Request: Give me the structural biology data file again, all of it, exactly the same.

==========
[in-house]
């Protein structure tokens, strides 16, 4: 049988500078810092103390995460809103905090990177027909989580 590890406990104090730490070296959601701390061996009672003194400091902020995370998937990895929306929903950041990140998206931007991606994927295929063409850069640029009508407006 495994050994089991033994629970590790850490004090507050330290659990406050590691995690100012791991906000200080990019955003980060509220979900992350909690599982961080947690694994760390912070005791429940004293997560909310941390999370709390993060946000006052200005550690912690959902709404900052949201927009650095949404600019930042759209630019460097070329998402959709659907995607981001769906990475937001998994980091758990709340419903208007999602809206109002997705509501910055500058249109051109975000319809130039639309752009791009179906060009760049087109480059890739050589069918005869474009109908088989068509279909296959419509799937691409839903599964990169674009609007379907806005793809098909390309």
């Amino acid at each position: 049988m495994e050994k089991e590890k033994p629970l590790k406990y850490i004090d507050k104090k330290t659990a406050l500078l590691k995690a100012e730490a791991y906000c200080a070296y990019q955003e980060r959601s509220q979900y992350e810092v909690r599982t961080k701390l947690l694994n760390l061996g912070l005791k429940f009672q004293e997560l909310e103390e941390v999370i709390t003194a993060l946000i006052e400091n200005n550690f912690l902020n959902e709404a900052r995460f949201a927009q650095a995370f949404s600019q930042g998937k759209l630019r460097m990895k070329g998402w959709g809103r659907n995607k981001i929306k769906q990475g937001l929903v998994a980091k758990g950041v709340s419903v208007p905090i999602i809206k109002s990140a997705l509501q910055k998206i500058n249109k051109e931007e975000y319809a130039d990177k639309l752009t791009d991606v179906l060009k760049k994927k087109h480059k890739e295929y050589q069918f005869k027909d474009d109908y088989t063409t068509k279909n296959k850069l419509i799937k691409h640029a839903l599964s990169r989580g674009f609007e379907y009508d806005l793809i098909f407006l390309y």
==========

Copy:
[in-house]
């Protein structure tokens, strides 16, 4: 049988500078810092103390995460809103905090990177027909989580 590890406990104090730490070296959601701390061996009672003194400091902020995370998937990895929306929903950041990140998206931007991606994927295929063409850069640029009508407006 495994050994089991033994629970590790850490004090507050330290659990406050590691995690100012791991906000200080990019955003980060509220979900992350909690599982961080947690694994760390912070005791429940004293997560909310941390999370709390993060946000006052200005550690912690959902709404900052949201927009650095949404600019930042759209630019460097070329998402959709659907995607981001769906990475937001998994980091758990709340419903208007999602809206109002997705509501910055500058249109051109975000319809130039639309752009791009179906060009760049087109480059890739050589069918005869474009109908088989068509279909296959419509799937691409839903599964990169674009609007379907806005793809098909390309």
């Amino acid at each position: 049988m495994e050994k089991e590890k033994p629970l590790k406990y850490i004090d507050k104090k330290t659990a406050l500078l590691k995690a100012e730490a791991y906000c200080a070296y990019q955003e980060r959601s509220q979900y992350e810092v909690r599982t961080k701390l947690l694994n760390l061996g912070l005791k429940f009672q004293e997560l909310e103390e941390v999370i709390t003194a993060l946000i006052e400091n200005n550690f912690l902020n959902e709404a900052r995460f949201a927009q650095a995370f949404s600019q930042g998937k759209l630019r460097m990895k070329g998402w959709g809103r659907n995607k981001i929306k769906q990475g937001l929903v998994a980091k758990g950041v709340s419903v208007p905090i999602i809206k109002s990140a997705l509501q910055k998206i500058n249109k051109e931007e975000y319809a130039d990177k639309l752009t791009d991606v179906l060009k760049k994927k087109h480059k890739e295929y050589q069918f005869k027909d474009d109908y088989t063409t068509k279909n296959k850069l419509i799937k691409h640029a839903l599964s990169r989580g674009f609007e379907y009508d806005l793809i098909f407006l390309y």